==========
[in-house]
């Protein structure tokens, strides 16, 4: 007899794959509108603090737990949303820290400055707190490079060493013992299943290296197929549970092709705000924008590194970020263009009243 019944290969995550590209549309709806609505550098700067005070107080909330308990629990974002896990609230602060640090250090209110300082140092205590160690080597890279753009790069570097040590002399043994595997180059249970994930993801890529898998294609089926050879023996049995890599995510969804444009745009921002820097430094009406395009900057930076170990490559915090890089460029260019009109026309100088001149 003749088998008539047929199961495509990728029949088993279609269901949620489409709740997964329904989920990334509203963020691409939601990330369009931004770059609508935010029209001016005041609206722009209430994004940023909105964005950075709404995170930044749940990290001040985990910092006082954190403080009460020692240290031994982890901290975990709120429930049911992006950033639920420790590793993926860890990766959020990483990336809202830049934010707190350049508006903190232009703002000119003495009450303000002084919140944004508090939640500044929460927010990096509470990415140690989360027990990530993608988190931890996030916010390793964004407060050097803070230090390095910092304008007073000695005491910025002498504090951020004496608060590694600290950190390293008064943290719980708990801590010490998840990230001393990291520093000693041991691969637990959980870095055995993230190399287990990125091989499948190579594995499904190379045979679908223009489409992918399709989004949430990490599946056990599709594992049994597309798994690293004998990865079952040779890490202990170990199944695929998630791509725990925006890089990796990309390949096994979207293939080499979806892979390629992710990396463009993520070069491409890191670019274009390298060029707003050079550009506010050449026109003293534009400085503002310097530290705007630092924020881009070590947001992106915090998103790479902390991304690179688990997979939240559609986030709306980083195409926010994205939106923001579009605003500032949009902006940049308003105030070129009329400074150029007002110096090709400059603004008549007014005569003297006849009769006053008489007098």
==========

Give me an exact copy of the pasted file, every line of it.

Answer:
[in-house]
């Protein structure tokens, strides 16, 4: 007899794959509108603090737990949303820290400055707190490079060493013992299943290296197929549970092709705000924008590194970020263009009243 019944290969995550590209549309709806609505550098700067005070107080909330308990629990974002896990609230602060640090250090209110300082140092205590160690080597890279753009790069570097040590002399043994595997180059249970994930993801890529898998294609089926050879023996049995890599995510969804444009745009921002820097430094009406395009900057930076170990490559915090890089460029260019009109026309100088001149 003749088998008539047929199961495509990728029949088993279609269901949620489409709740997964329904989920990334509203963020691409939601990330369009931004770059609508935010029209001016005041609206722009209430994004940023909105964005950075709404995170930044749940990290001040985990910092006082954190403080009460020692240290031994982890901290975990709120429930049911992006950033639920420790590793993926860890990766959020990483990336809202830049934010707190350049508006903190232009703002000119003495009450303000002084919140944004508090939640500044929460927010990096509470990415140690989360027990990530993608988190931890996030916010390793964004407060050097803070230090390095910092304008007073000695005491910025002498504090951020004496608060590694600290950190390293008064943290719980708990801590010490998840990230001393990291520093000693041991691969637990959980870095055995993230190399287990990125091989499948190579594995499904190379045979679908223009489409992918399709989004949430990490599946056990599709594992049994597309798994690293004998990865079952040779890490202990170990199944695929998630791509725990925006890089990796990309390949096994979207293939080499979806892979390629992710990396463009993520070069491409890191670019274009390298060029707003050079550009506010050449026109003293534009400085503002310097530290705007630092924020881009070590947001992106915090998103790479902390991304690179688990997979939240559609986030709306980083195409926010994205939106923001579009605003500032949009902006940049308003105030070129009329400074150029007002110096090709400059603004008549007014005569003297006849009769006053008489007098």